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Lets say I have a stored proc call MyStoredProc which recieved an int (@MyParam INT) datatype.

Let's say I have an int declared in a script like this...

DECLARE @MyVar INT ;
SET @MyVar = 101 ;

I just wrote a long sql script where I do a LOT of this...

EXEC MyStoredProc @MyVar + 1  ;

I am shocked that this is causing a syntax error warning.

I can do this...

EXEC MyStoredProc @MyVar ;

and I can do this...

EXEC MyStoredProc 101 ;

but I can't do this...

EXEC MyStoredProc @MyVar + 1  ;

This is going to make my script a LOT harder to write unless I am missing something. This is for SQL 2005.

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3  
EXEC MyStoredProc @MyVar + @MyVar2 doesn't work either. Vote up the item here –  Martin Smith Oct 13 '12 at 19:13
    
Yep...I fixed up the question. –  Seth Spearman Oct 13 '12 at 19:44
    
...thanks for the link to the upvote...done. –  Seth Spearman Oct 13 '12 at 19:46

2 Answers 2

up vote 2 down vote accepted

The only option I see is to declare a temp variable:

declare @var1_increment = @var1 + 1
exec stored_proc @var1_increment

And create a Connect and User Voice topics proposing to extend T-SQL syntax.

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That is truly disappointing. Thanks for the answer though. –  Seth Spearman Oct 13 '12 at 18:44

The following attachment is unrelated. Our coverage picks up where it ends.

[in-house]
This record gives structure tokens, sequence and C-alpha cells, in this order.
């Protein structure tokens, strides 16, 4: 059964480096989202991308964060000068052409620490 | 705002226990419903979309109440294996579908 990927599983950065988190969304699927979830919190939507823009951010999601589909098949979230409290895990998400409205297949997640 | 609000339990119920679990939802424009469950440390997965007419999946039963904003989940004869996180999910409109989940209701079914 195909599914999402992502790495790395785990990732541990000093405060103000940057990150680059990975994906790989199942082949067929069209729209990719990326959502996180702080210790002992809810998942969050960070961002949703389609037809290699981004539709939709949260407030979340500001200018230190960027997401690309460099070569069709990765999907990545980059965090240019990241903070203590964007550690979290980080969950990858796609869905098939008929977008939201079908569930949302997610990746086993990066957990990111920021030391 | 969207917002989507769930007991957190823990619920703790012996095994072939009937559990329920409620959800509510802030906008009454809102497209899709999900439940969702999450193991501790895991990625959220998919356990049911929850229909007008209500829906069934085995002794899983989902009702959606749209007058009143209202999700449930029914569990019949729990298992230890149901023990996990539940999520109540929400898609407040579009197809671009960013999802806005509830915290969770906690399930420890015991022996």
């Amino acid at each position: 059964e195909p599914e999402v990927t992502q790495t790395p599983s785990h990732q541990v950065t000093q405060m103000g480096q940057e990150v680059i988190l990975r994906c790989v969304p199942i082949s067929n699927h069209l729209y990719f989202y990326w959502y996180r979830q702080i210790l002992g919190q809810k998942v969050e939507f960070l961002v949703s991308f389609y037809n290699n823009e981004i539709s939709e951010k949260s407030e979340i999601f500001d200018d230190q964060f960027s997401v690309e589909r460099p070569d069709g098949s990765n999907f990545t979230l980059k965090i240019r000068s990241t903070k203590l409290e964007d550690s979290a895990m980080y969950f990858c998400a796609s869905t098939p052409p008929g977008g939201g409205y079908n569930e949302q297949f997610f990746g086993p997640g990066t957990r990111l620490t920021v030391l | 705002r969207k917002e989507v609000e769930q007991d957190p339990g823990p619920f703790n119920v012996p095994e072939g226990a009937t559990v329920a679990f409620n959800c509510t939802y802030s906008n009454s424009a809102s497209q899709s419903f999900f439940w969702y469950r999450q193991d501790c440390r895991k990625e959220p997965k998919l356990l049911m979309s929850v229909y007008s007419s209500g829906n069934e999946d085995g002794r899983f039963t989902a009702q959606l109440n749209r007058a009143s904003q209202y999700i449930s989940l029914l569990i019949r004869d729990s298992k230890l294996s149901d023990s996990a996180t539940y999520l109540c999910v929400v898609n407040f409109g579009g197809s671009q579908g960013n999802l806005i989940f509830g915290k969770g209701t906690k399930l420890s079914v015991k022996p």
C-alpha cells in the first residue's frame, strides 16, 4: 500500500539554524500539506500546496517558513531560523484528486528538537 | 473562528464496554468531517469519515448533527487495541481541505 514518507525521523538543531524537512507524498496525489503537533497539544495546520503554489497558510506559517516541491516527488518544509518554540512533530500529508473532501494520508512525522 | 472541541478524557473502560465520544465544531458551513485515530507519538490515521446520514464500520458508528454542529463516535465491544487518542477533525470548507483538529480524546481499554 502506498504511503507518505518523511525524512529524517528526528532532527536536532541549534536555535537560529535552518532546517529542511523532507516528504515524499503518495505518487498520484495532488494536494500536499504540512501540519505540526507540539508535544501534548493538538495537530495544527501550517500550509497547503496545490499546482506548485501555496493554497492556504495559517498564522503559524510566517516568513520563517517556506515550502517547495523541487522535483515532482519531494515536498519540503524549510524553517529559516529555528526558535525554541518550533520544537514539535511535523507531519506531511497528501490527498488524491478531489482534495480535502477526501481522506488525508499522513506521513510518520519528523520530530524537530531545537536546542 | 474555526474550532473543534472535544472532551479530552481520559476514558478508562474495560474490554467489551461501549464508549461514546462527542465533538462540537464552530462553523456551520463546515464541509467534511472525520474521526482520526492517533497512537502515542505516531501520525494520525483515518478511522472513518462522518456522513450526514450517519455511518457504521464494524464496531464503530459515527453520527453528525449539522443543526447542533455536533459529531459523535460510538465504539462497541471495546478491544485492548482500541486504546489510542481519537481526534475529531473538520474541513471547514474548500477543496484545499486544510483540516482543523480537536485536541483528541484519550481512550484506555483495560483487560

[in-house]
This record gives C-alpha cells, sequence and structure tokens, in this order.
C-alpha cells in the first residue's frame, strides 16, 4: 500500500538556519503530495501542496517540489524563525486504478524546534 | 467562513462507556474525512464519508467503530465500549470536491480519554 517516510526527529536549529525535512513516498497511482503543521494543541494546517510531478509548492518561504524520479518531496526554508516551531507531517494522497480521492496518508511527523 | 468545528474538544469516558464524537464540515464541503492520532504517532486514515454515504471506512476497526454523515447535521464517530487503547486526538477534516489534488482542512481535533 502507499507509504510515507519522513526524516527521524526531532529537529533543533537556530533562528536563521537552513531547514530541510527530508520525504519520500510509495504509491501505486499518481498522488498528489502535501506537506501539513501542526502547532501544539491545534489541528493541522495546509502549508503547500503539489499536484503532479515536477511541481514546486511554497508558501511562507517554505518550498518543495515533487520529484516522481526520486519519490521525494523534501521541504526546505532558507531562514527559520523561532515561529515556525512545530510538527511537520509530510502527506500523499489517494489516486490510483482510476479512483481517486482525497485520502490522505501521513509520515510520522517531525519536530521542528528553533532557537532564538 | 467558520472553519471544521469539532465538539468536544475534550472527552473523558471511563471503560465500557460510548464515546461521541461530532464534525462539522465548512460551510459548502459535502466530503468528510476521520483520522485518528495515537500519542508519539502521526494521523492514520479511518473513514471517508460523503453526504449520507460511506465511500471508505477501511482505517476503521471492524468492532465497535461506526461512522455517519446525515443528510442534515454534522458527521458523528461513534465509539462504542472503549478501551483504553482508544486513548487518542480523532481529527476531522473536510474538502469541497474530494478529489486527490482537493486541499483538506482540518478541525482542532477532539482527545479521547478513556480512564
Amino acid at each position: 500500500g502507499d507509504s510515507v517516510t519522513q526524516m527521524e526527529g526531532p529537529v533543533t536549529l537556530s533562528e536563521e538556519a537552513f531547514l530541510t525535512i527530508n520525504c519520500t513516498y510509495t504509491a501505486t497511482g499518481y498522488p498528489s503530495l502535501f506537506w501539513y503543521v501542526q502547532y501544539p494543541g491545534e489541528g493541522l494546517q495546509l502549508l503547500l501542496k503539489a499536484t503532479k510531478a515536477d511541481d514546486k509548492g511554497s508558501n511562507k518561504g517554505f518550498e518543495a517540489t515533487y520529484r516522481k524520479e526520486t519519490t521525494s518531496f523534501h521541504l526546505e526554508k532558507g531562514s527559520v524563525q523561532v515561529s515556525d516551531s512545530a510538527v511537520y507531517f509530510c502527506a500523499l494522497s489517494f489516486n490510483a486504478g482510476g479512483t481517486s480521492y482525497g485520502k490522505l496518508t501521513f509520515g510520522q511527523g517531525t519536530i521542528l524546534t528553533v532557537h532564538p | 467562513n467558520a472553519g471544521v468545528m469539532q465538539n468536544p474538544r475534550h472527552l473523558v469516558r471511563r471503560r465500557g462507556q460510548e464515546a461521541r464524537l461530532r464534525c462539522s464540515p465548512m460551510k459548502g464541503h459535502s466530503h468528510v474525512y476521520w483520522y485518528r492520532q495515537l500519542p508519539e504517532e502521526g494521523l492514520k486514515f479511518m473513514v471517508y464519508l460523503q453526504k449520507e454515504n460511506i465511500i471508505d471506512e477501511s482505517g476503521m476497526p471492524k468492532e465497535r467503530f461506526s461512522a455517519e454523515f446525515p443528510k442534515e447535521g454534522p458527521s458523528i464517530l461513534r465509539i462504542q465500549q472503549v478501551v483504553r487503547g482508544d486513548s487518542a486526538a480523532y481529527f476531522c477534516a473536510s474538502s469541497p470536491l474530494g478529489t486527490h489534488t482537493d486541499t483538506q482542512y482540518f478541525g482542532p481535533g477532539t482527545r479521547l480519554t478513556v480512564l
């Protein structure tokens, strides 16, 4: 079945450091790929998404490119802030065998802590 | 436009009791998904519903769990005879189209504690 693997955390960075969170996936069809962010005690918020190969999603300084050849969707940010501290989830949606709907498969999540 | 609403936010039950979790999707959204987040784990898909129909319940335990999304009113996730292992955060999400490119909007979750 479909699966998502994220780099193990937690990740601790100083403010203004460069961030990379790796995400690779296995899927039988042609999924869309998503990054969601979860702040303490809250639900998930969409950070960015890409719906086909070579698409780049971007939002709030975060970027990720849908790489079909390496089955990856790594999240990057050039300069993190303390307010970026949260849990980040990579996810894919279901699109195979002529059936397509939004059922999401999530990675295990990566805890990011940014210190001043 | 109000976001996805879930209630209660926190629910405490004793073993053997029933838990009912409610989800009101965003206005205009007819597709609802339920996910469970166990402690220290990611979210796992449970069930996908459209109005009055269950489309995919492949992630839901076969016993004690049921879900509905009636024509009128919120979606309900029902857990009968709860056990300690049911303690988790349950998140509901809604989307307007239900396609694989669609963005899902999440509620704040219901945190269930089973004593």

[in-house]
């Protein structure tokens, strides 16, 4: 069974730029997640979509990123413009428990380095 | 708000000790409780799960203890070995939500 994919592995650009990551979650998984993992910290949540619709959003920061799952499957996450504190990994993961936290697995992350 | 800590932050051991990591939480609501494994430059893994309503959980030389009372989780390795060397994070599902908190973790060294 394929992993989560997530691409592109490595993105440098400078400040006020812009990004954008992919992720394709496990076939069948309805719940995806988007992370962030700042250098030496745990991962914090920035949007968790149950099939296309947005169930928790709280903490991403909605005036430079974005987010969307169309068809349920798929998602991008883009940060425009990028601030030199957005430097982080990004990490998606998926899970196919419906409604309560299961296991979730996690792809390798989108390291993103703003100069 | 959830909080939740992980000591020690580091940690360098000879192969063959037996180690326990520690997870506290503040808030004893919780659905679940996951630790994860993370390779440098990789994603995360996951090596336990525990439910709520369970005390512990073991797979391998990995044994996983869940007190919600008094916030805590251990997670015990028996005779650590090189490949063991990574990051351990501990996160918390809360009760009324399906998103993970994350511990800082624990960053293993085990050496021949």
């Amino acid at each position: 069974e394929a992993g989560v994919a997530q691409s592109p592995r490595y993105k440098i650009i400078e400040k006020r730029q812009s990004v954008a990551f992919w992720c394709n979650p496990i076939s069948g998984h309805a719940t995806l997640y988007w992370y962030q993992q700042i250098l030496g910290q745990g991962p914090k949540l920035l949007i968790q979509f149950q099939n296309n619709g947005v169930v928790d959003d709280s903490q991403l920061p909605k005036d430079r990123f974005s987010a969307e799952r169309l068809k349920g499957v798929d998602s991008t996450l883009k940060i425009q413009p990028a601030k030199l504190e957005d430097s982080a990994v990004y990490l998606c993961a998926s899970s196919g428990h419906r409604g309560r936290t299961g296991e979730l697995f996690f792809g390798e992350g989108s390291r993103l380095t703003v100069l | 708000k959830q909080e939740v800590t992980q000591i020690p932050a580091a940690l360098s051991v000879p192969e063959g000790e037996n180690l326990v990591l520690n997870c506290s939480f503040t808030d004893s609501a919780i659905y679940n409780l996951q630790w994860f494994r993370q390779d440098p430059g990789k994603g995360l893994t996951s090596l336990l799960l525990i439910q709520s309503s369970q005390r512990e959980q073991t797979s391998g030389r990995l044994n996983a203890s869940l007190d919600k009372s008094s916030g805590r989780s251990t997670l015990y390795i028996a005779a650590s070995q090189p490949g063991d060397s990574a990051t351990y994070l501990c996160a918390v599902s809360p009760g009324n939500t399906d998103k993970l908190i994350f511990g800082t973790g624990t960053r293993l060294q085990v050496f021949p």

If you add @MyVar + @MyVar2 there is a possibility that could overflow an integer, that may be a one reason.

By the way following is not working on sql server 2008

EXEC MyStoredProc @MyVar + @MyVar2;

I think you can do the addition before calling the stored procedure (as per @adatishchev) or pass two parameters to the stored procedure and add them inside the stored procedure.

EXEC MyStoredProc @MyVar, @MyVar2;

CREATE PROCEDURE [dbo].[MyStoredProc]

     @MyVar INT,
     @MyVar2 INT
AS
BEGIN
     SELECT @MyVar += @MyVar2;

END
share|improve this answer
    
Kaf, Not sure why I thought I tried it and it workd but you are correct (when I tried it again) you can't send two VARS to the parameter. I have edited my answer to reflect this. –  Seth Spearman Oct 13 '12 at 19:42
    
...and yes you can do the additions before which is what I was hoping to avoid. In my very long list of parameterized inserts I was hoping to avoid de-prettifying my script with SET statements. Alas that was not to be. But I WAS able to put the SET statements at the END of each statement and kept it mostly prettified. Thanks for your answer. –  Seth Spearman Oct 13 '12 at 19:44
    
+1 creating a second param in the sproc is a good workaround - surely quite easy to implement without too much pain –  whytheq Oct 13 '12 at 20:33

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